Ahmad is an astute 12-year-old boy who loves school, and he is a Syrian refugee living in Lebanon who is fortunate enough to attend school for free. After years of constantly moving around in a foreign country, the ability to go to school provides normalcy. This is no small gift to children like Ahmad.
In September, Lebanon’s government announced it will provide schooling to 200,000 Syrian children, but another 200,000 Syrian children will not have that opportunity. More than 4.2 million Syrian refugees live in Lebanon, Turkey, Jordan, Iraq, and other countries in the region. Officially, about 1.1 million live in Lebanon — one-quarter of the country’s population — but the number is likely much higher, according to local aid workers.
Ahmad and his family have lived in Lebanon’s Bekaa Valley for more than three years after the civil war in Syria drove his father to find work in Lebanon. But soon, escalating violence forced the rest of the family to also flee Syria.
Despite the ongoing turmoil, Ahmad has found a sense of stability as he attends school and spends time at a World Vision Child-Friendly Space. These activities help Ahmad to think forward, dreaming of how he wants to be a doctor someday. And as he reflects on the pain and difficulty of his disrupted life, he keeps it matter-of-fact, as if it’s merely a distraction.
Ahmad lives in a two-room apartment with his parents and three younger brothers, a one-minute walk to the World Vision center and, ironically, about an hour’s drive from their former home in Damascus, Syria.
This is the third home his family has had in Lebanon. They are relatively fortunate; they have a kitchenette and one small bathroom, and their landlord is flexible and compassionate toward the family. But the ceiling leaks, and there’s nothing to do around the house, he says.
His father earns about $400 per month, Ahmad says. Rent eats up $300 of that. So they barely scrape by after stretching to buy food, basic household necessities, and transportation to school. The hardest thing since leaving Syria has been finding a reliable place to live, Ahmad says.
Soon after the Syrian war broke out in March 2011, Ahmad’s father moved to Lebanon to find work to support the family.
They tried to make it work living in Damascus, but the violence became unbearable, so they moved to their farm outside the city. They endured the insecurity for a year before bombs started exploding on their farm too.
His mother decided to flee to Lebanon only after the tension, fear, and longing to see their father became too much for one of Ahmad’s younger brothers, who pleaded to reunite in Lebanon.
A place to be happy
Ahmad and some of his friends are glad to be among the half of Syrian refugee children who are able to go to school.
After school, four days a week, he and his best friends, Ahmad and Omar, come to the Child-Friendly Space to play and participate in various crafts, like drawing, painting, and other activities. He likes everything about the time he has here.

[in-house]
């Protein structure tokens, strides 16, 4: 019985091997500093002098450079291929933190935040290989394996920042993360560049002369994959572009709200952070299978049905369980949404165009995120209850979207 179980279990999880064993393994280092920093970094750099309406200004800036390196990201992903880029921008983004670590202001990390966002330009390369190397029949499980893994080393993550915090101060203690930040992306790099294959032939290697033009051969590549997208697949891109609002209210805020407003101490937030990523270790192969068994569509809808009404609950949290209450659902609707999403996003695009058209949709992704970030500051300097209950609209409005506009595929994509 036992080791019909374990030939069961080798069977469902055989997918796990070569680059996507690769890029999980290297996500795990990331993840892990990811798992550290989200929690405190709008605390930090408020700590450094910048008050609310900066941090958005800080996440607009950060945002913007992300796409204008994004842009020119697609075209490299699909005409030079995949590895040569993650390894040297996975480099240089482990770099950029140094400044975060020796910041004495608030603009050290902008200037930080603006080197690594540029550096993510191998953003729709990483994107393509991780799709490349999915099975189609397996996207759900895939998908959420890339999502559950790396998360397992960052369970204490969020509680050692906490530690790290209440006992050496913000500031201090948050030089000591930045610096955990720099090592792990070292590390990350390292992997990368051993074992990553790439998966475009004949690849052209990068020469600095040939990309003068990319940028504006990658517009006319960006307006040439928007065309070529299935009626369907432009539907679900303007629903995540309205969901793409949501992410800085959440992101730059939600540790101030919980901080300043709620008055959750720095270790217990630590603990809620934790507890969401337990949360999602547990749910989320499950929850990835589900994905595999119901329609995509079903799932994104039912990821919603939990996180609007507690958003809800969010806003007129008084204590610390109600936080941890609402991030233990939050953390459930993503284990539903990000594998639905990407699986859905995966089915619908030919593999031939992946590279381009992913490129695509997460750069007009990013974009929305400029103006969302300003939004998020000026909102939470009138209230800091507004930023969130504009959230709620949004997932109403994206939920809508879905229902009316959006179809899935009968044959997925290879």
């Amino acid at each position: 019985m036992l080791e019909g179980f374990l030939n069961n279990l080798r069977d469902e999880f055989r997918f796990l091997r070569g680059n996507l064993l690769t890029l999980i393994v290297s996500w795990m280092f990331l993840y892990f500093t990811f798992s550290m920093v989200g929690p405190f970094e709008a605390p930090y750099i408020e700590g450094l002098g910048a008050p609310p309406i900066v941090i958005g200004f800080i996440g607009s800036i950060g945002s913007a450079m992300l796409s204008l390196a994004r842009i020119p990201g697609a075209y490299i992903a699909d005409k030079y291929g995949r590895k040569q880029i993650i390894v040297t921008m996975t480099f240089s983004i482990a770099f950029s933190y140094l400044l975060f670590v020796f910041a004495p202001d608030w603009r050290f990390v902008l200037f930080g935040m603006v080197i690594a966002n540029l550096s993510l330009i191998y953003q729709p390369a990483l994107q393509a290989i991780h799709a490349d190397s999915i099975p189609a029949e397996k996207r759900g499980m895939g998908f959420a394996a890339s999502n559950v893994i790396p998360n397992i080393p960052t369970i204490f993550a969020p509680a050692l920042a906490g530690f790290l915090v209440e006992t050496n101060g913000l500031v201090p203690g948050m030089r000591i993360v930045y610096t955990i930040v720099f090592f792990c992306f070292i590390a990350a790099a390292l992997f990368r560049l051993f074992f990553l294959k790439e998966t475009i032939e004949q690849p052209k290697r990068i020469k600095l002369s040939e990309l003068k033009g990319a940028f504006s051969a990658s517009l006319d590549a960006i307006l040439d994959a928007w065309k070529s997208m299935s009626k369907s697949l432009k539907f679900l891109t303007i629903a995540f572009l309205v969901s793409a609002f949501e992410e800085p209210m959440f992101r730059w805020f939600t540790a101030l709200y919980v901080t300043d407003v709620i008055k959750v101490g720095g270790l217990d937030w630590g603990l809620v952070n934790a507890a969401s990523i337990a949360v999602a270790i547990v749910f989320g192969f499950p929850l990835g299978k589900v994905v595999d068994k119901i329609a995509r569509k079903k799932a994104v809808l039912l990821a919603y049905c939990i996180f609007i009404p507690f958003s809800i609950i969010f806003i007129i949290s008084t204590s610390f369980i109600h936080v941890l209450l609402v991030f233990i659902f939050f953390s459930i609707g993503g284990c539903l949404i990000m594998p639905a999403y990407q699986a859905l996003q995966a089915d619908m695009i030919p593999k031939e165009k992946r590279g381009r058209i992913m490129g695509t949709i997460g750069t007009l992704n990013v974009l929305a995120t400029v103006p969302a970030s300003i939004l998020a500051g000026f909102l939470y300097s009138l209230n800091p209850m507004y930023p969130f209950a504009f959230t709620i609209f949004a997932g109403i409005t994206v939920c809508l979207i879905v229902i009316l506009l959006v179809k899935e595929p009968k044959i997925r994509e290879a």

The boy is thoughtful but somewhat reserved — but his eyes light up when he talks about his studies and the joy of getting time to play with his friends.
“We come here to be happy,” he says.
Nearly 1,000 Syrian children come to World Vision’s Child-Friendly Spaces throughout Lebanon. Most of them do not attend school. Those who do often complain of difficulties learning in a new language and of being picked on by resident students. So this is the one place where they get to play games, socialize, and learn — to detach for a moment from the harsh reality of life as a refugee.
Another nearly 300 children attend World Vision’s early childhood education program, which provides a more formal classroom setting for younger children.
The centers have been open to Syrian refugee children in the Bekaa Valley since 2012.
World Vision Project Manager Christine Mdawar says, “(We) have witnessed cases of children with traumas, “learning difficulties, and social difficulties overcoming their particular weaknesses and becoming more enthusiastic to ride the bus, attend the Child-Friendly Space, and participate more with teachers and classmates.”
While children prepared to board the bus home one October afternoon, Ahmad sits at a table in a classroom near the center’s front entrance. Teachers and students congregate in the hallway as sunlight beams through the open streetside door, and the bus rumbles and squeaks to a stop.
Ahmad says he loves school. But if he couldn’t come to the center, “I wouldn’t play. I would be at home. I wouldn’t be happy.”
He explains that he and his friends wanted peace back home as anyone else would. He wants to be happy more often. He wants stability so he can study and pursue his dream of becoming a doctor and helping people.